8 Winners and Losers in a Rising Interest Rate Environment
By Lou Carlozo
Timing a Fed rate hike is tricky, but forecasting the fate of various investments is another story.
If the shocking defeat of Obamacare repeal and reform proved anything, it’s this: Sometimes, a Magic 8-Ball works better at predicting major outcomes in the nation’s capital than, say, a pragmatic pundit. And so it goes with interest rate hikes and the Federal Reserve: Will they? Won’t they?
Is Fed chair Janet Yellen making the call with a Magic 8-Ball?
No matter the chances of correctly calling an interest rate increase – and an overwhelming number of observers see more of those coming in 2017 – certain industries and sectors stand to benefit, while others will suffer. Here is a look at eight sectors and investments that could win or lose as rates rise.
Winner: Domestic Banks
Higher interest rates mean more money made on loans and credit cards, but there are other reasons banks should do well no matter what the Fed does.
“Unlike most of the other companies in the S&P 500, they have little or no revenue from outside the U.S.,” says Ellen Hazen, senior vice president and portfolio manager at F.L.Putnam Investment Management Co. in Wellesley,
Massachusetts. “They benefit from the higher interest rates that are ultimately driving the stronger U.S. dollar without suffering from lower income.”
Loser: Debt-Intensive Industries
This rule of thumb applies as rates creep up: “Lenders and savers are winners and borrowers are losers in the broadest sense,” says Will Kenton, senior news and markets editor at Investopedia.
One investment tactic is to look at the companies that take on a lot of debt to finance their growing and operations.
Says Kenton: “Capital and debt-intensive industries such as telecoms, manufacturing, shipping and construction will suffer.”
As co-author of “The Association Between Federal Reserve Policy and Sector Returns,” Bob Johnson notes that energy is among the best performers when interest rates move up – finishing ahead of other winners such as consumer goods, utilities and food.
They all have this in common, though.
“People need to eat, brush their teeth and heat their homes whether the economy is strong or weak,” says Johnson, president and CEO of the American College of Financial Services in Bryn Mawr, Pennsylvania.
Loser: Home Construction
The higher mortgage rates that follow the Fed’s actions put a damper on real estate activity, says James Cassel, chairman and co-founder of the investment banking firm Cassel Salpeter in Miami.
If that happens, losers might include “construction-related businesses, like homebuilders,” he says.
But with mortgage rates still at historic lows, “I do believe there’s still some ways to go with additional rate increases before we see a material effect,” Cassel adds.
Winner: Home Improvement
When interest hikes compel would-be homebuyers to hunker down, they take on home improvement as a consolation prize – a good thing for Lowe’s Cos. (ticker: L) and Home Depot (HD).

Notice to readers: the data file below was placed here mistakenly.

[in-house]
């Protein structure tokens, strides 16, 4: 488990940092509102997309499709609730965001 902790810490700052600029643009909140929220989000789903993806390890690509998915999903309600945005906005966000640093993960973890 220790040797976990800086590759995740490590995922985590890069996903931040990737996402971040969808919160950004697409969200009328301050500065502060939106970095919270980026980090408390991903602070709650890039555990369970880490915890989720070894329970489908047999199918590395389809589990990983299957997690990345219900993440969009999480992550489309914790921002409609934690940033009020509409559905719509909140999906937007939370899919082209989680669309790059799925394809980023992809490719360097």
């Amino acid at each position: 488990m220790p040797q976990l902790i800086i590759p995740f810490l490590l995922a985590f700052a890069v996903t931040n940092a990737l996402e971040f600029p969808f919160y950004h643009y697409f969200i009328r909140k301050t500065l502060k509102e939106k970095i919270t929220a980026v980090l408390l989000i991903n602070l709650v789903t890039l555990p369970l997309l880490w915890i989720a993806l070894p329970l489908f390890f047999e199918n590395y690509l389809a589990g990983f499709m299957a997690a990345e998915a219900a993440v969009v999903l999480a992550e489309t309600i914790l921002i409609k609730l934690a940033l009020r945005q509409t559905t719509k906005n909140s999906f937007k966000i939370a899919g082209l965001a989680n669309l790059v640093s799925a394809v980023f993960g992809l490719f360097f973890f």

“Remodelers and home-improvement suppliers benefit from a rising-rate scenario,” says Sesha Dhanyamraju, CEO of Digital Risk, a provider of outsourced mortgage processing services.
“Homeowners with a low mortgage rate are far more likely to stay in their homes and spend to improve them than pursue a new house … with a higher mortgage rate” Dhanyamraju says.
No matter how much some consumers may grumble, rising interest rates mean good news on at least one front.
“The technology sector should benefit as rising interest rates usually correlates with an economy that is getting stronger and is expected to grow at a faster pace,” says Ronen Schwartzman, founder and chief investment officer of Ten Capital Advisors in New York City.
And a strong economy could bolster the bottom lines
of smartphone manufacturers such as Apple (AAPL) and Samsung.
Loser: Government Bonds
If rates rise again soon, there could be some vulnerability for investors overexposed to certain types of bonds.
“A slight increase in rates would erase the coupon return for intermediate and long-term government bonds,” says Daniel Kern, chief investment officer of TFC Financial Management in Boston. “Investors concerned about potential rate hikes may want to emphasize shorter-term government bonds until rates stabilize.”
Meanwhile, “Dividend-paying stocks offer the appeal of income and growth,” Kern says.
Eric Ervin, CEO of Reality Shares, a research firm and exchange-traded-
fund provider focused on dividend-growth investing, believes that telecoms, because of their high yields, “will most likely suffer the most when with rising rates.”
Yet while this sector is sensitive to interest rate hikes, it isn’t necessarily vulnerable. In large part, any potential hurt depends on how much rates rise.
So far, so good: Over the last year, AT&T (T) is up nearly 7 percent – and 13 percent since Election Day, trading at about $24 per share.
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